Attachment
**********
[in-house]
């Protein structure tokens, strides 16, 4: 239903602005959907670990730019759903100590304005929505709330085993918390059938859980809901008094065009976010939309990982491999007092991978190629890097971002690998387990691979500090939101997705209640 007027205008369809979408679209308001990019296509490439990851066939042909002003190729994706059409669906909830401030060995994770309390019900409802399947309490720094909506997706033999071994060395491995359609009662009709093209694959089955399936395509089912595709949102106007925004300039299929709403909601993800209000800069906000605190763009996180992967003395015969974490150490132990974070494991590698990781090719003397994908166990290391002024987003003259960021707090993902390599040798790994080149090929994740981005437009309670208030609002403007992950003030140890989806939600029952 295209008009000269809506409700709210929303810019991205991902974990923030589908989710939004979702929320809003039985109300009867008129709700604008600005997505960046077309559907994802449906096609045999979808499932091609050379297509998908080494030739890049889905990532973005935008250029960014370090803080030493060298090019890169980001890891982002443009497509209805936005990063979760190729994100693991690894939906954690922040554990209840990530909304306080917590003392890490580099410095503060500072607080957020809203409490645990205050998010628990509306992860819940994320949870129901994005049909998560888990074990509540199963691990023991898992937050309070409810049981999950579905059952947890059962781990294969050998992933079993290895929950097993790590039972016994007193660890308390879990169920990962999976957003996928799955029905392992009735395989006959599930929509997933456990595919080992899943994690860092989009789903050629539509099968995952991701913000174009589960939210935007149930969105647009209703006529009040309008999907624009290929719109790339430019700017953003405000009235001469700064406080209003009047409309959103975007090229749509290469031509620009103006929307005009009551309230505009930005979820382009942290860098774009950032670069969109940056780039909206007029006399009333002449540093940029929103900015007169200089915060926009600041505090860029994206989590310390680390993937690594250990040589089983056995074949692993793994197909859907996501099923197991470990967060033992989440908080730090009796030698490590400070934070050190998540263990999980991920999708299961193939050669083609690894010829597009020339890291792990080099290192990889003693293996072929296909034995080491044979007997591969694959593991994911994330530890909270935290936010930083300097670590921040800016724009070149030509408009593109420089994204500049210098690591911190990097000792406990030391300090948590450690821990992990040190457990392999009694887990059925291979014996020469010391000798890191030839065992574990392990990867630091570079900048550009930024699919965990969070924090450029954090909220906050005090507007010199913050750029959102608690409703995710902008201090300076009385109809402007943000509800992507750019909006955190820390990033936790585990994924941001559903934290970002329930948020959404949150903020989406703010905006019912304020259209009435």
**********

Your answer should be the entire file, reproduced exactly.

[in-house]
């Protein structure tokens, strides 16, 4: 239903602005959907670990730019759903100590304005929505709330085993918390059938859980809901008094065009976010939309990982491999007092991978190629890097971002690998387990691979500090939101997705209640 007027205008369809979408679209308001990019296509490439990851066939042909002003190729994706059409669906909830401030060995994770309390019900409802399947309490720094909506997706033999071994060395491995359609009662009709093209694959089955399936395509089912595709949102106007925004300039299929709403909601993800209000800069906000605190763009996180992967003395015969974490150490132990974070494991590698990781090719003397994908166990290391002024987003003259960021707090993902390599040798790994080149090929994740981005437009309670208030609002403007992950003030140890989806939600029952 295209008009000269809506409700709210929303810019991205991902974990923030589908989710939004979702929320809003039985109300009867008129709700604008600005997505960046077309559907994802449906096609045999979808499932091609050379297509998908080494030739890049889905990532973005935008250029960014370090803080030493060298090019890169980001890891982002443009497509209805936005990063979760190729994100693991690894939906954690922040554990209840990530909304306080917590003392890490580099410095503060500072607080957020809203409490645990205050998010628990509306992860819940994320949870129901994005049909998560888990074990509540199963691990023991898992937050309070409810049981999950579905059952947890059962781990294969050998992933079993290895929950097993790590039972016994007193660890308390879990169920990962999976957003996928799955029905392992009735395989006959599930929509997933456990595919080992899943994690860092989009789903050629539509099968995952991701913000174009589960939210935007149930969105647009209703006529009040309008999907624009290929719109790339430019700017953003405000009235001469700064406080209003009047409309959103975007090229749509290469031509620009103006929307005009009551309230505009930005979820382009942290860098774009950032670069969109940056780039909206007029006399009333002449540093940029929103900015007169200089915060926009600041505090860029994206989590310390680390993937690594250990040589089983056995074949692993793994197909859907996501099923197991470990967060033992989440908080730090009796030698490590400070934070050190998540263990999980991920999708299961193939050669083609690894010829597009020339890291792990080099290192990889003693293996072929296909034995080491044979007997591969694959593991994911994330530890909270935290936010930083300097670590921040800016724009070149030509408009593109420089994204500049210098690591911190990097000792406990030391300090948590450690821990992990040190457990392999009694887990059925291979014996020469010391000798890191030839065992574990392990990867630091570079900048550009930024699919965990969070924090450029954090909220906050005090507007010199913050750029959102608690409703995710902008201090300076009385109809402007943000509800992507750019909006955190820390990033936790585990994924941001559903934290970002329930948020959404949150903020989406703010905006019912304020259209009435």